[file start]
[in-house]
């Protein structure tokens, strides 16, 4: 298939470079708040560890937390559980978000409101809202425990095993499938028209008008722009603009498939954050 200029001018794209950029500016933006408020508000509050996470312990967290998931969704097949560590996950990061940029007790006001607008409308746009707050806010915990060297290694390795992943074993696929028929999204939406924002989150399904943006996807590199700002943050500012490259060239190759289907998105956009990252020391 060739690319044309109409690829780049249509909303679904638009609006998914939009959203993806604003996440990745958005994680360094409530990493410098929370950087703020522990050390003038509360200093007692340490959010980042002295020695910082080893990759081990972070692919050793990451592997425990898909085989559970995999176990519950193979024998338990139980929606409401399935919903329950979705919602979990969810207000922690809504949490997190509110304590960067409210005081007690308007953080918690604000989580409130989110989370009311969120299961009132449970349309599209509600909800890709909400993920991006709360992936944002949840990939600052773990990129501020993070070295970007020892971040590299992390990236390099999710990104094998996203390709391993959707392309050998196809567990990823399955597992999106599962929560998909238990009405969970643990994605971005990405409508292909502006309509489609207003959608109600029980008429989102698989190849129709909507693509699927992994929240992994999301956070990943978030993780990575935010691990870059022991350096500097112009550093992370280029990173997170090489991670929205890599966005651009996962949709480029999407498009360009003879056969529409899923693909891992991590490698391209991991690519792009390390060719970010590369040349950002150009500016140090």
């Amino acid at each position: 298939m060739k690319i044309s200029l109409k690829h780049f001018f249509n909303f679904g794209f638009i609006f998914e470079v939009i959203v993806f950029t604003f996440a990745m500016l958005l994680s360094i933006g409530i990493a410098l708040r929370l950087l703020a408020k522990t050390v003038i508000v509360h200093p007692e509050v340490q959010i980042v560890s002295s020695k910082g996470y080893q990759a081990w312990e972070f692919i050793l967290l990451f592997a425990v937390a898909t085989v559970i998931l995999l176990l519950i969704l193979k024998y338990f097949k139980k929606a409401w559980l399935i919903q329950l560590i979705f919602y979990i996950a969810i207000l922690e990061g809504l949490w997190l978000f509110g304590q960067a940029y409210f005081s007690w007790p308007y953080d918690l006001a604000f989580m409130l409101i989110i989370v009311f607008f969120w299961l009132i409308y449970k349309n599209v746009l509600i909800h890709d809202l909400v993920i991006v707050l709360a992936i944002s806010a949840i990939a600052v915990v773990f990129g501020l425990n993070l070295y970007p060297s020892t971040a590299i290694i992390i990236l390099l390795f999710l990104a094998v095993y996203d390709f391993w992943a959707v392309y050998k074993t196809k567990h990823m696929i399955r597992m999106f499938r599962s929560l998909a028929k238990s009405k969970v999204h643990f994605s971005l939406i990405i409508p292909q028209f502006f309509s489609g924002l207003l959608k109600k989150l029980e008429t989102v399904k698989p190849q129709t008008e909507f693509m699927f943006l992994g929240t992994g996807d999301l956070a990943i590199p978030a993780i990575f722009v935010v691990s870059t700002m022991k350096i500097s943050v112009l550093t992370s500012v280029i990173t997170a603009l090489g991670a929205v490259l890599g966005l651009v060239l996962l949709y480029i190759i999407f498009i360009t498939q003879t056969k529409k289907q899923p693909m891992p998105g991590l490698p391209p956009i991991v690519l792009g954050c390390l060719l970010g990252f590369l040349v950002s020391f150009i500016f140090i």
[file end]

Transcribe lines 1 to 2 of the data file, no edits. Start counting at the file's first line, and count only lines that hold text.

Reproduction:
[in-house]
């Protein structure tokens, strides 16, 4: 298939470079708040560890937390559980978000409101809202425990095993499938028209008008722009603009498939954050 200029001018794209950029500016933006408020508000509050996470312990967290998931969704097949560590996950990061940029007790006001607008409308746009707050806010915990060297290694390795992943074993696929028929999204939406924002989150399904943006996807590199700002943050500012490259060239190759289907998105956009990252020391 060739690319044309109409690829780049249509909303679904638009609006998914939009959203993806604003996440990745958005994680360094409530990493410098929370950087703020522990050390003038509360200093007692340490959010980042002295020695910082080893990759081990972070692919050793990451592997425990898909085989559970995999176990519950193979024998338990139980929606409401399935919903329950979705919602979990969810207000922690809504949490997190509110304590960067409210005081007690308007953080918690604000989580409130989110989370009311969120299961009132449970349309599209509600909800890709909400993920991006709360992936944002949840990939600052773990990129501020993070070295970007020892971040590299992390990236390099999710990104094998996203390709391993959707392309050998196809567990990823399955597992999106599962929560998909238990009405969970643990994605971005990405409508292909502006309509489609207003959608109600029980008429989102698989190849129709909507693509699927992994929240992994999301956070990943978030993780990575935010691990870059022991350096500097112009550093992370280029990173997170090489991670929205890599966005651009996962949709480029999407498009360009003879056969529409899923693909891992991590490698391209991991690519792009390390060719970010590369040349950002150009500016140090």